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Reserve Chief Testifies Before House and Senate

Lt. Gen. Richard W. Scobee, chief of the Air Force Reserve and commander of Air Force Reserve Command, testifies before the U.S. House Appropriations Committee's Subcommittee on Defense March 3, in Washington, D.C.

Lt. Gen. Richard W. Scobee, chief of the Air Force Reserve and commander of Air Force Reserve Command, testifies before the U.S. House Appropriations Committee's Subcommittee on Defense March 3, in Washington, D.C. (U.S. Air Force photo by Staff Sgt. Cierra Presentado)

WASHINGTON D.C. --

In back to back hearings, Lt. Gen. Richard Scobee, chief of the Air Force Reserve and commander of Air Force Reserve Command, testified before the U.S. House Appropriations Committee’s Subcommittee on Defense and the Senate Appropriations Committee’s Subcommittee on Defense March 2-3.

Scobee was joined for both hearings by his counterparts: Gen. Joseph Lengyel, chief of the National Guard Bureau, Vice Admiral Luke McCollum, chief of the Navy Reserve, Lt. Gen. Charles Luckey, chief of the Army Reserve, and Lt. Gen. David Bellon, commander of the Marine Forces Reserve.

“The Air Force Reserve is an essential component of the Total Force and we provide experience and critical capabilities for our national defense,” Scobee said in his opening statement. “We are a predominantly part-time force. However, we provide full-time capability to the Joint Force.

“Our personnel are interoperable and interchangeable with everything we do in the Air Force. The National Defense Strategy has directed us to be ready and prepared to operate in tomorrow’s battlespace and that’s what we’re going to do. Our Airmen are the foundation of those efforts, and it’s essential that we provide excellent support to our Airmen and their families.”

The hearings were an opportunity for Scobee to share with Congressional members the status of the Reserve, highlighting the Reserve’s contribution to the Total Force, strategic priorities, modernization and manning.

“During the last year, we had some lines of effort where we made significant progress, especially in readiness and reforming our organization,” he said. “Our ability to support the Joint Force has really been enhanced by our modernization initiatives and we’ve replaced a lot of obsolete equipment.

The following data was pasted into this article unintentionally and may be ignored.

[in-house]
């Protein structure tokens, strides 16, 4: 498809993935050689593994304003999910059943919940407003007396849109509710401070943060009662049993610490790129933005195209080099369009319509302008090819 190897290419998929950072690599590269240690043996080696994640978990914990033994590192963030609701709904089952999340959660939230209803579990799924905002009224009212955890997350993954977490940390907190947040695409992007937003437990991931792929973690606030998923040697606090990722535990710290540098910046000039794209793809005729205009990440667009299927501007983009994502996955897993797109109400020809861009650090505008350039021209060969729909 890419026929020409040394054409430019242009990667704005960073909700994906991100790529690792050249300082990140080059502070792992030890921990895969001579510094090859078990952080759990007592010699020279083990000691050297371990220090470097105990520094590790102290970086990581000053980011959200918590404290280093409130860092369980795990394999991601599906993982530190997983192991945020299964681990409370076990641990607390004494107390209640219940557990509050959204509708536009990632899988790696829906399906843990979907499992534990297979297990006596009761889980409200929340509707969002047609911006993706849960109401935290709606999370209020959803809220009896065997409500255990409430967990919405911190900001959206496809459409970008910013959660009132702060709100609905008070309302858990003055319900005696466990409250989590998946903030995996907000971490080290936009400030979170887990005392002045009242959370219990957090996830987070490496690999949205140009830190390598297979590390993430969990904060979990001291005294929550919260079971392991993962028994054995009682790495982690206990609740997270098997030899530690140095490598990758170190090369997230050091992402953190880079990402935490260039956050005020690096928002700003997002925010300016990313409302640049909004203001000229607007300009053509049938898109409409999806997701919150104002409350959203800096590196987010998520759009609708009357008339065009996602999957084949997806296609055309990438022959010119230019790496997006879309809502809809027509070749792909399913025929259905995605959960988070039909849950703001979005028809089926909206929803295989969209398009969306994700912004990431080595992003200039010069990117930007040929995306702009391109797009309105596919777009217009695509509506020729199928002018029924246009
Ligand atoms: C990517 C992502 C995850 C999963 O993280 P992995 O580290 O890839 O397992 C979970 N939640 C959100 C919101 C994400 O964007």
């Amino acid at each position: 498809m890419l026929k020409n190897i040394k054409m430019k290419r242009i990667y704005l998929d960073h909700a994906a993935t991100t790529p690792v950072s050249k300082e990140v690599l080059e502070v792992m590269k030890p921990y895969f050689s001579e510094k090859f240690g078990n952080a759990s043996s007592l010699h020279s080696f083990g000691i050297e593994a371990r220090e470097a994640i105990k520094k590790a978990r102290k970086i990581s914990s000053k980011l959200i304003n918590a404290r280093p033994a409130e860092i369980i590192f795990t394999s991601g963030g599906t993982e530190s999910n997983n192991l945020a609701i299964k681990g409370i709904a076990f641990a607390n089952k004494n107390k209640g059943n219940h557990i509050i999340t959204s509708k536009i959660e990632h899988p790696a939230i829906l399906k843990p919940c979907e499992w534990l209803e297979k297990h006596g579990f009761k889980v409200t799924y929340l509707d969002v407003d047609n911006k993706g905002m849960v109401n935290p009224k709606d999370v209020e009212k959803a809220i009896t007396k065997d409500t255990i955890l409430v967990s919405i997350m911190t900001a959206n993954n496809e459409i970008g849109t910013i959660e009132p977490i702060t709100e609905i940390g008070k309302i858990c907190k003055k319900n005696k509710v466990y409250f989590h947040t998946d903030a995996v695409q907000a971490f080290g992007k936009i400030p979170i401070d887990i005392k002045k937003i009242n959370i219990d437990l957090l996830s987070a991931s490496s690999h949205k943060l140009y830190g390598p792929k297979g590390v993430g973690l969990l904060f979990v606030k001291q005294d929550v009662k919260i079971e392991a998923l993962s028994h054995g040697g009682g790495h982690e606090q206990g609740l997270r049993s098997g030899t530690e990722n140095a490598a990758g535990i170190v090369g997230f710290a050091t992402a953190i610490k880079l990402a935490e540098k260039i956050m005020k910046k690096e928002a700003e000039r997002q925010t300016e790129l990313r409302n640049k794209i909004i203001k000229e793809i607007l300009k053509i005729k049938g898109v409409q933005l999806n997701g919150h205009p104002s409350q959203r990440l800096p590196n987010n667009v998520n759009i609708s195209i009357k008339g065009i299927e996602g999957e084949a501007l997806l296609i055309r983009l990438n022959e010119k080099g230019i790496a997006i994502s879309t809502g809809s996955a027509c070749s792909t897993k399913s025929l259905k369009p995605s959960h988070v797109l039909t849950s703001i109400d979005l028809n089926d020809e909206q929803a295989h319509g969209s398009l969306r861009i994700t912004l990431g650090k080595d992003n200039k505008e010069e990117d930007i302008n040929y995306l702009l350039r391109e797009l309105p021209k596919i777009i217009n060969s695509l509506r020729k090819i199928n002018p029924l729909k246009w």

Our National Guard and Reserve equipment appropriations have provided essential funding for our modernization efforts and we thank you for past-year appropriations.”

Scobee went on to address the fiscal year 2021 budget.

“The Air Force Reserve’s full-time manpower has improved over the last year, but it’s still insufficient. So, the command chief and I are going to continue to work on that,” Scobee told both subcommittees.

“The conversion of Air Reserve Technician to Active Guard/Reserve billets and the Congressional approval of direct hiring authority – where we’ve hired 970 additional Airmen over the past year – have worked well for us.

“Last year, Congress also authorized our Air Reserve Technicians to receive medical coverage through Tricare Reserve Select. Thank you very much for that,” Scobee said. “That health plan is going to help us with retention and it’s really going to help us from breaking health care coverage for our technicians as they deploy. My ask as we go forward is that we try to get that benefit for all of our Airmen.”

Members of both subcommittees focused much of their attention on their concern about the loss of National Guard and Reserve Equipment Appropriations funding and how it would affect the services.

“[Modernization] capabilities will have to be slipped, although it should not necessarily impact many of the readiness issues we face,” Lt. Gen. Scobee said. “It will impact some self-protection systems for A-10s and F-16s, and all the way to B-52s we have at Barkdsale, where we have some debrief capabilities we really need for our aircrews. It will [also] impact some self-protection for our pararescue folks that are flying helicopters in harm’s way. Some of the money we have, because it’s three-year money, we’ll be able to bring forward for these very critical systems. But some of these needs we’ll have to delay and continue to fund in future-year dollars.”

Airmen resilience was another topic of concern for the Congressional members.

“The command chief and I take this personally,” Scobee said. “We have to do a better job of taking care of our Airmen. We’ve looked into it and there are two areas where we are focusing our attention – financial issues and interpersonal relationship issues. We need to focus our education efforts on what healthy finances look like and what healthy relationships look like. The last thing is we need to make sure our Airmen feel connected and understand they are always part of our family – no matter what status they are in.”

Both hearings can be found on the House Subcommittee on Defense website and the Senate Subcommittee on Defense website.